Christie Smith, managing principal of the Deloitte University Leadership Center for Inclusion, met Paul Weiss partner Roberta (Robbie) Kaplan at a professional networking event earlier this year. Kaplan, 47, successfully argued before the U.S. Supreme Court on behalf of Edith Windsor, who sought to ensure that same-sex couples be entitled to the benefits of marriage under federal law. Though Kaplan (right) and Smith, 49, work in different fields, the two women became confidantes, and each has inspired the other professionally. --Stephanie N. Mehta
Smith: I was walking to my first dinner with Robbie, and I called Kelli, my wife, and I said, "I'm nervous! This woman has changed history. What am I going to talk to her about?" And Kelli said, without missing a beat, "Why don't you just let her be the big shot tonight?" I laughed. It was the perfect response.
Kaplan: I remember meeting you and immediately thinking, "(a) She's super-cool, and (b) Here's another married lesbian with kids, which is not something I encounter all that often."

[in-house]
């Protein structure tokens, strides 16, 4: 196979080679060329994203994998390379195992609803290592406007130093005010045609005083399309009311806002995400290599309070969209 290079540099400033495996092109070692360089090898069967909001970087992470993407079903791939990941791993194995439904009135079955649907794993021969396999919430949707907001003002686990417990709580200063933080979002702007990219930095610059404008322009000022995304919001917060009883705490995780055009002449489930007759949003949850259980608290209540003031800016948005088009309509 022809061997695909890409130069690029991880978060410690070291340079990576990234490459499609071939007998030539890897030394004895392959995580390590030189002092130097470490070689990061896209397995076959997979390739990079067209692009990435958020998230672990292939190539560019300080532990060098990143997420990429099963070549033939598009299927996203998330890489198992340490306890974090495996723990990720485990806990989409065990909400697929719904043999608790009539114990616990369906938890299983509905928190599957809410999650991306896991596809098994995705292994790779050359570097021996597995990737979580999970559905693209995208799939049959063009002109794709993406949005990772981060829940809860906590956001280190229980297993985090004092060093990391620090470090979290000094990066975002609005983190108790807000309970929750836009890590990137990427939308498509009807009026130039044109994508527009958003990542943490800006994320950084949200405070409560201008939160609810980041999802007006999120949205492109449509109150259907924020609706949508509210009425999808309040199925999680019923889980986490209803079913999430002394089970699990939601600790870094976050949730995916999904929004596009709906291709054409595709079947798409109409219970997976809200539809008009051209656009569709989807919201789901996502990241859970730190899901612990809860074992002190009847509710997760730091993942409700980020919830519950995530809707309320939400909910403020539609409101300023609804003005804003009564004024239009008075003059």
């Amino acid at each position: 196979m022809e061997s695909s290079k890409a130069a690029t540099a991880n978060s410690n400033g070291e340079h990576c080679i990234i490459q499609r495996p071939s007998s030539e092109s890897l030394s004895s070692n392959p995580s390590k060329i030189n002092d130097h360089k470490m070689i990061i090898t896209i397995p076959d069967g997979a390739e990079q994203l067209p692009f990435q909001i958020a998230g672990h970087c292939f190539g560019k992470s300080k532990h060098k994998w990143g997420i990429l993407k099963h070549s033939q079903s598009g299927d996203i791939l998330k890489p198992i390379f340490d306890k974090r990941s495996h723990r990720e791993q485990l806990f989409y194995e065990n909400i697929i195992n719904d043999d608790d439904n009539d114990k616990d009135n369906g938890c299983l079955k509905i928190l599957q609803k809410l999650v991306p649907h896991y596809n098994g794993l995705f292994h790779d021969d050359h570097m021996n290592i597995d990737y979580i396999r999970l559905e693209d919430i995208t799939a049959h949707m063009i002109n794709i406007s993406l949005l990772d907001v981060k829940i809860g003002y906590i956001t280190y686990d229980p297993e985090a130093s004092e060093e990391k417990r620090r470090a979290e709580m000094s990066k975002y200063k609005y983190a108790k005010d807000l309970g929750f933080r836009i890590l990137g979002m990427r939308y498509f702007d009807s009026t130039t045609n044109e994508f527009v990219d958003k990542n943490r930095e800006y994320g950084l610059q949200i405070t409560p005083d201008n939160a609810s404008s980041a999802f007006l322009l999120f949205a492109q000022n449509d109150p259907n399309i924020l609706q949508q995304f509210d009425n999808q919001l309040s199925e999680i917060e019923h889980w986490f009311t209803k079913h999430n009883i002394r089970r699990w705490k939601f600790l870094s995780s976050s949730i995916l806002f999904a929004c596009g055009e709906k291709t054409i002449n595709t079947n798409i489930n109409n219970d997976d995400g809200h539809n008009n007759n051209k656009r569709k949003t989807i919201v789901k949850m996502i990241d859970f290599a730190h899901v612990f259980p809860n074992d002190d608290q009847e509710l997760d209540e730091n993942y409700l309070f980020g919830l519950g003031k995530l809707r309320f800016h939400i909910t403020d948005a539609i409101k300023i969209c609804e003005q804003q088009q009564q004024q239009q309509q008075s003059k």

Smith: The thing I've learned from Robbie is owning your place. There are responsibilities I've been asked to take on at work that had been done one way in the past. Upon reflection, I decided not to accept the status quo and follow someone else's path, but to create a new path.
Kaplan: When I became partner at Paul Weiss, it had to do with the ability to be what's known as a first-chair lawyer. It had much less to do with one's ability to get business. It's a different world today, and I want to be able to develop business and bring clients into the firm. Almost all the time I'm trying to develop business, I'm thinking of Christie, because she's so good at it. It's much harder for me to do this for myself. I might not have a problem saying those things in a courtroom, but saying those things in a meeting is different. So I try to channel Christie as much as I possibly can.